I love how he just jumps right in. “What do you need? How can I help?” Elisha doesn’t ignore her plea for help or shoo her away. He doesn’t say, “It’s not my problem.” He welcomes her in and inquires as to how he can be of service to her.
He ends up asking her to gather as many jars as she can and telling her to fill them with oil from the oil flask she has in her house. And one flask of oil fills so many jars. She can then sell that oil, pay off the creditor, and keep her sons. It’s incredible.
And it all started with one question: “What can I do to help you?”
Is there someone you know who is going through a hard time, like the prophet’s widow? Who is facing a seemingly impossible situation?
Maybe she lost her job and can’t find anything remotely close to the work God has called her to do.
Maybe she is a single mom with littles and is struggling to get it all done everyday while still showing up for her kids.
Maybe she is chronically ill and so she can’t take care of her house and family like she wants to.
Take a few moments to prayerfully consider if and how God is calling you to help her. Maybe, like Elisha, you even ask her, “What can I do to help you?”
I know it seems like sometimes we don’t have a lot to offer, especially when we come up against these overwhelming circumstances. But remember the boy who gave up his lunch. Jesus took that food and fed more than 5,000 people—and had food leftover. And God took the oil from this one flask and filled who-knows-how-many more.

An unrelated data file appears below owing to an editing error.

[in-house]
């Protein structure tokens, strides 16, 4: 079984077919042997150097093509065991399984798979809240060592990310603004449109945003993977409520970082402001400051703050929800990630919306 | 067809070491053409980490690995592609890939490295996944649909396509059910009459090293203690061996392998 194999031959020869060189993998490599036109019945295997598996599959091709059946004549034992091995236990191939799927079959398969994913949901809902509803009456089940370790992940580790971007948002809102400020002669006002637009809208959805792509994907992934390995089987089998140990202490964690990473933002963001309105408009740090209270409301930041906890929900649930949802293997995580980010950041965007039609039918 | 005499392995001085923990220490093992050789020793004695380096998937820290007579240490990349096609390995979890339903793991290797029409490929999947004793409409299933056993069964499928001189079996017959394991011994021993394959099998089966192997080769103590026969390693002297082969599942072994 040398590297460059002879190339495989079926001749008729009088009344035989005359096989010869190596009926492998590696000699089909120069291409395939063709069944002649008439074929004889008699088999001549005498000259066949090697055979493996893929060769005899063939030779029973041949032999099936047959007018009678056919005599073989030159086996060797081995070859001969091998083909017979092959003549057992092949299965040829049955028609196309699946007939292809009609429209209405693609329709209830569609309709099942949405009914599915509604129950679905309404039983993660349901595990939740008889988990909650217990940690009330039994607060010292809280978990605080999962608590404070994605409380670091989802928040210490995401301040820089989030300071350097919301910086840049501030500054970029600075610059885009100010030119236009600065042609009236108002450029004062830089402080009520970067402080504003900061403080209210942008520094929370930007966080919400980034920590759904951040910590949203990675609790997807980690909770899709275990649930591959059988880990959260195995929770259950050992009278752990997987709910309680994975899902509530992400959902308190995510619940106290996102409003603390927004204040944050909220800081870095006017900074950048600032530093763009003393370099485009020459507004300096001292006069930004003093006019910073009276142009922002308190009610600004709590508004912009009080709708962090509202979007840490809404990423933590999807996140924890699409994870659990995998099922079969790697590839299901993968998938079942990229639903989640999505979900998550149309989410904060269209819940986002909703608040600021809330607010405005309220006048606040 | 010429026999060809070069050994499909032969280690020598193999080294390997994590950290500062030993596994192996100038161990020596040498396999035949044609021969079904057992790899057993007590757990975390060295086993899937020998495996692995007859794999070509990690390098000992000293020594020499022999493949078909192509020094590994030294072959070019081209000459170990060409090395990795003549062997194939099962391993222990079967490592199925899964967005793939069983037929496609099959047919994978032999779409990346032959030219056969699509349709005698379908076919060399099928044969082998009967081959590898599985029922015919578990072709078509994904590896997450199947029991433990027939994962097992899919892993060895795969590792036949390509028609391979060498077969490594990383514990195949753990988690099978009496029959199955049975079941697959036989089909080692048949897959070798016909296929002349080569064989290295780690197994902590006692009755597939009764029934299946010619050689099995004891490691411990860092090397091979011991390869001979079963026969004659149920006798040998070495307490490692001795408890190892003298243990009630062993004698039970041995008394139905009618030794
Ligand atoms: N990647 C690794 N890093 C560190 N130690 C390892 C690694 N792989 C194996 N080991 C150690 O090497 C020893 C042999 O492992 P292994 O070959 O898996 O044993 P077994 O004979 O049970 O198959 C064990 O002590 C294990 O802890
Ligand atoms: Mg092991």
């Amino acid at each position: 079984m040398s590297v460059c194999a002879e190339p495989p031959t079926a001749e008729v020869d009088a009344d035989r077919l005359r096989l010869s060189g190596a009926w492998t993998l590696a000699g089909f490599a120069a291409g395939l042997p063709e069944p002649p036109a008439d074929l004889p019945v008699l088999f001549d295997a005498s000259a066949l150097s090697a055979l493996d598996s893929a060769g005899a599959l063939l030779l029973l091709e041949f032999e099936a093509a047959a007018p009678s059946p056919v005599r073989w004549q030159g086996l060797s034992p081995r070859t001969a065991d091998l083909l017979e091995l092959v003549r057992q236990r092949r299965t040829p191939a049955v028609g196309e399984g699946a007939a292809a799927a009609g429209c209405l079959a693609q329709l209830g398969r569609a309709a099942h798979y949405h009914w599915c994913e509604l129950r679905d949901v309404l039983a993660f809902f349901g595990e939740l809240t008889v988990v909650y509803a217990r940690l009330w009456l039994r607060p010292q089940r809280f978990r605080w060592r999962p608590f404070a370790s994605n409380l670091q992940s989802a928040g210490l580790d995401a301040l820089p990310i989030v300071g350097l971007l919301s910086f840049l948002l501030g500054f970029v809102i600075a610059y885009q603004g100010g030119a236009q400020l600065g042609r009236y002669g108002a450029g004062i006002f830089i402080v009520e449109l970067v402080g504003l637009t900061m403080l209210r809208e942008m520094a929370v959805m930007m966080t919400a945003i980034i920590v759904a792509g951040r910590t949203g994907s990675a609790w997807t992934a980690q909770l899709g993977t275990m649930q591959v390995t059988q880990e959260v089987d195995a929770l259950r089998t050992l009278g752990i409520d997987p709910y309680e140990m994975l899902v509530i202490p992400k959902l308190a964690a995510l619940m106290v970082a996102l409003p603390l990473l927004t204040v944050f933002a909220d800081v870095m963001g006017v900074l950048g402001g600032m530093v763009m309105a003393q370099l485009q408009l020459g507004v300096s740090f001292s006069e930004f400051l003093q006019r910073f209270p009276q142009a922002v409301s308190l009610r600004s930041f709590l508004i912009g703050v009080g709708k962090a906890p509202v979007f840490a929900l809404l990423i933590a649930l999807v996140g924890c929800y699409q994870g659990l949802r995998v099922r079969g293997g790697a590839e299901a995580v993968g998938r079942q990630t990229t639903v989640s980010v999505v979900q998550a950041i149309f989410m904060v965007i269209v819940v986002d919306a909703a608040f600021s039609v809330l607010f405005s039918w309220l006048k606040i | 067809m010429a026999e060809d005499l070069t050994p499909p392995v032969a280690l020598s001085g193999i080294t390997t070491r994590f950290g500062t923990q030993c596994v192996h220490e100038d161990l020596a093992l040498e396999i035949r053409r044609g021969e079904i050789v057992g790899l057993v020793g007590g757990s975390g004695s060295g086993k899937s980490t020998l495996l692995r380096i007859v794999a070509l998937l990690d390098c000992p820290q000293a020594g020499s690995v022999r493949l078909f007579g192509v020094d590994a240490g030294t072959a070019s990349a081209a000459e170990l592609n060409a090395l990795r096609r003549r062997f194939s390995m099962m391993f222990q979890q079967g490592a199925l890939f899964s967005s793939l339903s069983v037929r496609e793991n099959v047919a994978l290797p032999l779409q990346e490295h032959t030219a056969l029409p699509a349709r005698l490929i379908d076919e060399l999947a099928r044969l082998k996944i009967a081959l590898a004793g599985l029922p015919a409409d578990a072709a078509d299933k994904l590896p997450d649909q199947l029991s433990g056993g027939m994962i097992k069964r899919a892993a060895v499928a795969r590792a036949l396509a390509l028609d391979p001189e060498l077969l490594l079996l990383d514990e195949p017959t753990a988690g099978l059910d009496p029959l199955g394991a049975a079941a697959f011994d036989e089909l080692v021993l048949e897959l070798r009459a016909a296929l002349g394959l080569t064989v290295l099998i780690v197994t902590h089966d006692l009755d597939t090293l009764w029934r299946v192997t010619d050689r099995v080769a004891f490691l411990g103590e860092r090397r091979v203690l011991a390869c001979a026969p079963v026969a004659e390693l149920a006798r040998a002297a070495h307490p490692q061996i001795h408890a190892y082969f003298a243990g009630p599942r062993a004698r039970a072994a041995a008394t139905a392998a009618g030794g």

You never know how God might use what you have to perform a similar sort of miracle for your friend. What can you do to help?
The Woman from Shunem
So Elisha’s first question, to a woman in a dire situation, was, “What can I do to help you?” But we meet another woman in the verses following this in 2 Kings chapter 4 that describe a different kind of situation.
This is a woman who lived in Shunem. Since Elisha traveled there often, he would stay with this wealthy woman and her husband. They even created a special room just for him, complete with a bed, table, chair, and lamp. They served as his hosts, feeding him and tending to his needs. He had everything he needed.
If you were to meet someone gifted in hospitality, this was her. Imagine how Elisha must have felt, to have a sort of home with this couple. To know he had a place to spend the night when passing through. To know he would be able to eat good food. To know he could give his body some rest and have a private space to be on his own and meet with God.
Has anyone blessed you in this way? Has anyone opened their home to you? Has anyone invited you to “eat at their lunch table,” sort of speak? To share a meal? To have a cup of coffee together?
When I was living on my own after college, I became good friends with a family at my church. Not just the married couple themselves, but I also interacted with their kids, I was in a Bible study with the grandparents, and I was friends with their other son, as well. I felt adopted into their family. It was such a blessing.
Maybe for you, it’s someone who has helped you get a job you’ve been hoping for. Or someone who mentored you in your marriage. Or someone who discipled you at church. Who has blessed you in an amazing, overwhelming kind of way?
Back to our story. One day, while sitting in this special room of his in the upper part of the house, Elisha wants to bless her. He actually calls her to him and says, “We appreciate the kind concern you have shown us. What can we do for you? Can we put in a good word for you to the king or to the commander of the army?” (2 Kings 4:13). And she responds with, “No, my family takes good care of me.”